Become a Citizen Scientist by observing wildlife and logging pictures using iNaturalist. Download the app, snap a picture, receive help identifying species and help scientists conducting global research. 

Start a garden to grow your own vegetables or to support pollinators

  • Keep organic waste out of landfills and create rich additive for your garden by starting a compost pile with green food scraps and yard waste. 

Reduce, Reuse, Recycle Right 

  • Reduce the amount of waste you generate by choosing reusable alternatives and purchasing items with less packaging. 
  • Extend the life of products by reusing them; get creative by turning trash into treasure. 
  • Recycle right. Check with your local government about current recycling practices. Remember not to bag your recyclables and only put the specified items in your recycle bin.  

Watch a new documentary, webinar or presentation to learn more about our environment and how to preserve it for future generations. 

Stay Connected  

  • Think globally by subscribing to national and world-wide environmental organizations. This website has compiled a list of several groups that educate on important causes around the world, making it simple to learn how you can support their efforts.  
  • Act locally. Subscribe to The Woodlands Township Environmental Services Blog for ways to get involved in our community. Input your email at the top right of this screen and click the link in the confirmation sent to your email from Wordpress.  

Make Earth Day every day by continuing to practice environmentally friendly habits. If you would like more information on how to be green in the spirit of Earth Day or opportunities to get involved in our community, contact The Woodlands Township Environmental Services Department at 281.210.3800 or enviro@thewoodlandstownship-tx.gov.   

Why volunteering works – COMMUNITY!

We have all been staying home and away from our favorite activities, but we remain connected by community – one with deep roots and a rich history of volunteering.

Our forested community was once a dynamic gathering place filled with unique biodiversity. We live in the western-most part of the “Big Thicket,” an area unrivaled in the U.S. for flora and fauna richness. Over the centuries, as the population of the area grew, our community was developed and with that development came change. The number and diversity of species was reduced and non-native, invasive vegetation and animals were introduced, leading to issues like loss of native habitat.

In May 2019, The Woodlands Township Environmental Services Department held a training class for volunteers to help alleviate the damage caused by removing invasive species from our pathways. The response by volunteers was overwhelming!

By December 2019, volunteers had spent more than 500 hours removing a huge amount of invasive vines and other non-native vegetation from green spaces so native plants and trees could thrive again. A record number of volunteers were hard at work in 2020, before the coronavirus pandemic brought a stop to these activities. . When the time is right, these volunteers will be ready to get back to their work and you’re invited to join them!

Volunteers remove invasive, air potato vines from along pathways in The Woodlands

The Invasives Removal Task Force has quickly become an established community group and riding on their success, another volunteer opportunity presented itself for 2020. Growing concerns about our waterways have led to the creation of The Watershed Project. Our community is built around a complicated web of streams, waterways, bayous, ponds and lakes, creating many opportunities for them to be negatively impacted by litter, chemical runoff and invasive species. Being surrounded by so much water also means that there are any opportunities for volunteers to help manage the health of our waterways.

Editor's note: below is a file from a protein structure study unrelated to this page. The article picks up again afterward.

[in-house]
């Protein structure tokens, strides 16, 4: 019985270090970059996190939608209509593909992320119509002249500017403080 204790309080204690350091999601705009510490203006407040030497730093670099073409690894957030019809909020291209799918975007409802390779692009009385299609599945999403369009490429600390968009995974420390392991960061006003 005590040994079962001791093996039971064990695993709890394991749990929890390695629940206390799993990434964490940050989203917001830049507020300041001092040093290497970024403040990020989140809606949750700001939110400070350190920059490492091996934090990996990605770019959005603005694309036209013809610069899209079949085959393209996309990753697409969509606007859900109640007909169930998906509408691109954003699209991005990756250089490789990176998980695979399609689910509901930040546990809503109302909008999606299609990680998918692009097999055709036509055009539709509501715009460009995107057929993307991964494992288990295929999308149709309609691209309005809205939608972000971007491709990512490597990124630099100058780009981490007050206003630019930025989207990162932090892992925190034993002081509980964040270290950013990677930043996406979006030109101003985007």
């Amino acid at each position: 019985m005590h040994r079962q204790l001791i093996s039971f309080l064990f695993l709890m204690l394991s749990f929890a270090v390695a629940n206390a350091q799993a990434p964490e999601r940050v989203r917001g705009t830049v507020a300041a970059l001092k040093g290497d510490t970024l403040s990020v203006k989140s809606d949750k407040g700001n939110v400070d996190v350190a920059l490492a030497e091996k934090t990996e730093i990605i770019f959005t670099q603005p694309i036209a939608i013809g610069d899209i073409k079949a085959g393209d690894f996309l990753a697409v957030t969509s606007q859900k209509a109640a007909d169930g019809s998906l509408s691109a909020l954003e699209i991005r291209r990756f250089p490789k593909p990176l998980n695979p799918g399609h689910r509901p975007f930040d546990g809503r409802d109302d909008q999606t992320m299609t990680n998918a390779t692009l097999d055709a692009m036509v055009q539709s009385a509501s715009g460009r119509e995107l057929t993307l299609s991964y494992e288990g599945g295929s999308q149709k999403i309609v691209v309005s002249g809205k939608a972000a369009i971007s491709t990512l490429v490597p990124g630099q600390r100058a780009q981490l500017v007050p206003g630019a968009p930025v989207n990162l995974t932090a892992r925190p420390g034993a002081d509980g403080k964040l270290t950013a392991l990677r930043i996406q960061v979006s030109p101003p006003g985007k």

When the new Watershed Project was launched, earlier this year, more than 50 residents signed on to learn how to save water, reduce chemicals in our landscapes and waterways, and offer educational training to neighbors in their community. In the first two months of the year, more than 140 hours of time was recorded in water related training and volunteering. Yes, for now, projects, trainings and community educational outreachhave been postponed but we know it will return stronger than before. And when it’s safe for our community to come together again, we hope you will join us in working to make our outdoor spaces a healthy and vibrant place to call home.

Volunteers for the Watershed Project learn how to determine the turbidity of the water in the stream as part of a water quality monitoring training

To those who have volunteered in the past, THANK YOU! But, if you haven’t found your niche to serve and would like to know about upcoming opportunities, contact Environmental Services at enviro@thewoodlandstownship-tx.gov. You can be a part of the work to keep our community connected and healthy by serving as a volunteer. It works because of YOU.

Questions or comments? Email enviro@thewoodlandstownship-tx.gov


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Final Compost Class

That’s right, March 7 is the last chance to join us for a FREE backyard compost class this spring. Classes will return in the fall, but why wait ‘til then?

With warmer weather on the way, you might be thinking about doing a little yard work, maybe fertilizing the yard or flower bed. What better way to provide quality nutrition for your soil than with your very own compost? Turning your kitchen waste, yard trimmings and leaves into compost is pretty simple!

Composting experts will share how to set up your bins, explain different methods of composting, such as aerobic, anaerobic and  vermicomposting (using worms), what to put into your compost, the benefits of compost and multiple resources to ensure success.

Looking for more resources on composting? Check out this article here.

Backyard Compost Class
Saturday, March 7 from 10 to 11 a.m.
Park, Recreation and Environmental Services
8203 Millennium Forest Drive
No Registration Required

Reminder that Saturday, March 7 is The Woodlands Marathon. Check out this traffic guide to help you navigate the best route to our compost class.


Questions? Contact enviro@thewoodlandstownship-tx.gov